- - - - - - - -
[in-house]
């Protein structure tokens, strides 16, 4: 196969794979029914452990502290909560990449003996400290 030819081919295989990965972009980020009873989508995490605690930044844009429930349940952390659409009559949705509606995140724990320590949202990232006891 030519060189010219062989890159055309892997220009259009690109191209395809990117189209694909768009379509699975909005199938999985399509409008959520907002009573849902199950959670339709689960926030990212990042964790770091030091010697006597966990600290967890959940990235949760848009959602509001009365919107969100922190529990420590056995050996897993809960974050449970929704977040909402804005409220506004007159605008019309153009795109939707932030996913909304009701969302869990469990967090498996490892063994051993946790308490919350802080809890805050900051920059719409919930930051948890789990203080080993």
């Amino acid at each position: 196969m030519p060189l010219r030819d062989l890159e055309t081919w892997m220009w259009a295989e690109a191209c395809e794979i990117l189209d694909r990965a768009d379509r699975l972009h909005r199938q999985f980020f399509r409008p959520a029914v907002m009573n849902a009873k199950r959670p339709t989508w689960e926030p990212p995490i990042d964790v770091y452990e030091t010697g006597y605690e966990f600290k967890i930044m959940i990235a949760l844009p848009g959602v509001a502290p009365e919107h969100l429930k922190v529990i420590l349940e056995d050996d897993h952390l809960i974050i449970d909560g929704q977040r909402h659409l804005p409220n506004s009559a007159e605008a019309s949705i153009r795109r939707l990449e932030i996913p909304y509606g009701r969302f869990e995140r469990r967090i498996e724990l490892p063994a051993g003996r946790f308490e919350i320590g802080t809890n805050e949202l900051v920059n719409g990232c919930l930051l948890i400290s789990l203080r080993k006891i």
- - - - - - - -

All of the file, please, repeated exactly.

[in-house]
């Protein structure tokens, strides 16, 4: 196969794979029914452990502290909560990449003996400290 030819081919295989990965972009980020009873989508995490605690930044844009429930349940952390659409009559949705509606995140724990320590949202990232006891 030519060189010219062989890159055309892997220009259009690109191209395809990117189209694909768009379509699975909005199938999985399509409008959520907002009573849902199950959670339709689960926030990212990042964790770091030091010697006597966990600290967890959940990235949760848009959602509001009365919107969100922190529990420590056995050996897993809960974050449970929704977040909402804005409220506004007159605008019309153009795109939707932030996913909304009701969302869990469990967090498996490892063994051993946790308490919350802080809890805050900051920059719409919930930051948890789990203080080993």
């Amino acid at each position: 196969m030519p060189l010219r030819d062989l890159e055309t081919w892997m220009w259009a295989e690109a191209c395809e794979i990117l189209d694909r990965a768009d379509r699975l972009h909005r199938q999985f980020f399509r409008p959520a029914v907002m009573n849902a009873k199950r959670p339709t989508w689960e926030p990212p995490i990042d964790v770091y452990e030091t010697g006597y605690e966990f600290k967890i930044m959940i990235a949760l844009p848009g959602v509001a502290p009365e919107h969100l429930k922190v529990i420590l349940e056995d050996d897993h952390l809960i974050i449970d909560g929704q977040r909402h659409l804005p409220n506004s009559a007159e605008a019309s949705i153009r795109r939707l990449e932030i996913p909304y509606g009701r969302f869990e995140r469990r967090i498996e724990l490892p063994a051993g003996r946790f308490e919350i320590g802080t809890n805050e949202l900051v920059n719409g990232c919930l930051l948890i400290s789990l203080r080993k006891i």